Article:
In a blistering review of the Philadelphia Housing Authority's use of 2009 stimulus funds, federal auditors Tuesday questioned $27.4 million in spending on repairs for homes and said the agency made "unreasonable" payments to lawyers who impeded the audit.
The auditors said PHA did not sufficiently track costs and should have to reimburse the federal government for any spending it could not document.
The audit, covering a period when ousted executive director Carl R. Greene ran PHA, found that the agency typically did not even take the basic steps of obtaining required permits for electrical, mechanical and plumbing work.
While Greene won plaudits during his 13-year tenure for razing dilapidated and crime-ridden public housing projects and replacing them with new housing, this audit examined the agency's management of its 7,300 scattered-site houses, only 4,000 of which are occupied.
The audit, from the office of the inspector general of the U.S. Department of Housing and Urban Development, found that not only did PHA overspend for repairs, but the workmanship was sometimes shoddy. Problems included ungrounded electrical outlets and heaters that did not properly vent fumes, the audit said.
"The Authority's tenants were subjected to health and safety-related hazards, and the Authority failed to use its . . . funds properly," the audit charged.
Greene's attorney, Clifford Haines, said the criticism "cannot undo the spectacular success story of the public housing in Philadelphia while Carl Greene served as the executive director."
In addition to expressing concerns about spending for repairs, the inspector general also criticized PHA's payments to outside lawyers. Last year, the agency spent $10.3 million on outside attorneys, more than any other major housing authority, an Inquirer review found.
In a separate audit of legal spending in March, the acting inspector general, Michael P. Stephens, condemned what he said was "outrageous" overspending on lawyers.
The new audit noted that during HUD inspections of the scattered-site properties, PHA hired two outside lawyers to accompany inspectors.
In its one-page response to audit, Michael P. Kelly, PHA's administrator, said the housing agency disagreed with many of the findings and believed that all federal funds spent on repairs dollars "have been accounted for" and the agency "received appropriate value for work completed."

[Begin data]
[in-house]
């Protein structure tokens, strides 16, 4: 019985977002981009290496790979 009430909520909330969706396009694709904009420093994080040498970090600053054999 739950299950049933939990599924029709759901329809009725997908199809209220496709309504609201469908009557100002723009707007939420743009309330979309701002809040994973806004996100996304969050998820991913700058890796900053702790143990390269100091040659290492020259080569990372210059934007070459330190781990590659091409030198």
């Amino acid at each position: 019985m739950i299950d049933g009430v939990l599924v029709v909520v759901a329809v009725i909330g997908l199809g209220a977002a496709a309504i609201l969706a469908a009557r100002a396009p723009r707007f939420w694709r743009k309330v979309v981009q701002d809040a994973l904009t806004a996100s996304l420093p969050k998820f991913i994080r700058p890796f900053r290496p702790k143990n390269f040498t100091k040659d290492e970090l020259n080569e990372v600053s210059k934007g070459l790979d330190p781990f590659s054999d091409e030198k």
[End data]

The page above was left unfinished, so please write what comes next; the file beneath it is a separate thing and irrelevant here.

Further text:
As the nation's fourth largest housing authority, PHA received $126.5 million in stimulus funding in 2009 as part of the American Recovery and Reinvestment Act. One of the projects to be funded was the rehabilitation of 340 units of scattered-site housing.
The audit sparked immediate comments from congressional critics of PHA's operations.
"This audit is the latest example of the Philadelphia Housing Authority's, and ultimately HUD's, failure to protect residents and taxpayers," Sen. Charles Grassley, (R-Iowa).
Grassley, the ranking minority member on the Judiciary Committee, blamed the Obama administration for weak controls of the 2009 stimulus program, which provided $4 billion for public housing agencies nationwide.
"The millions of stimulus dollars wasted in Philadelphia call into question whether the rest of the $4 billion was wasted just as badly," said Grassley, who has closely monitored PHA's spending since last fall.
The audit focused only on the $27.4 million spent for repairs for PHA's scattered site development around the city between March 2009 and June 2010.
Greene was fired by the PHA board in September 2010 following the disclosure that he had secretly settled, for $648,000, three harassment claims filed against him by women employees.
Haines, the lawyer for Greene, said the inspector general "ought not be in the business of his scathing attacks on the legal community because they have so often proven him wrong."
"He has repeatedly complained that lawyers interfere with his work, but those lawyers have successfully established that his complaints to HUD about how federal funds have been spent are without merit," Haines said. "There is no reason to believe that this audit is any different than the many that have preceded it."
The audit also blamed the problems on PHA defunct five-member board of commissioners, which until March was chaired by former Mayor John F. Street.
"The authority's board of commissioners failed to meet its fiduciary responsibility to ensure that the Authority complied with all federal laws and regulations," the audit said.
Street did not directly address that criticism. But in an email Tuesday, he said HUD's inspector general had shown a "bias against PHA for some time."
"Carl Greene had a very hostile relationship with the IG, who is now taking it out on PHA even though Carl Greene is long gone. To be sure this audit will generate more work for lawyers," Street said.
The audit's harshest criticism about lawyers was leveled at the Ballard Spahr law firm, which it said had wrongly contended that the PHA was not required to provide details on specific repairs.
The housing agency has paid $11.7 million to Ballard Spahr since 2007, more than any outside firm earned during that period.
The auditors also said an attorney with another law firm, Schnader Harrison Segal & Lewis LLP, demanded to know why the audit was being conducted and said he believed it was based on complaints by neighbors of PHA housing.
The report said the attorney, who was not named in the audit, "demanded that we respond to this charge."
The inspector general replied that his office "had a statutory responsibility" to review HUD funding under the stimulus act.
Ballard Chairman Arthur Makadon could not immediately be reached for comment.
Nor could James J. Eisenhower, a Schnader Harrison partner who worked extensively with PHA.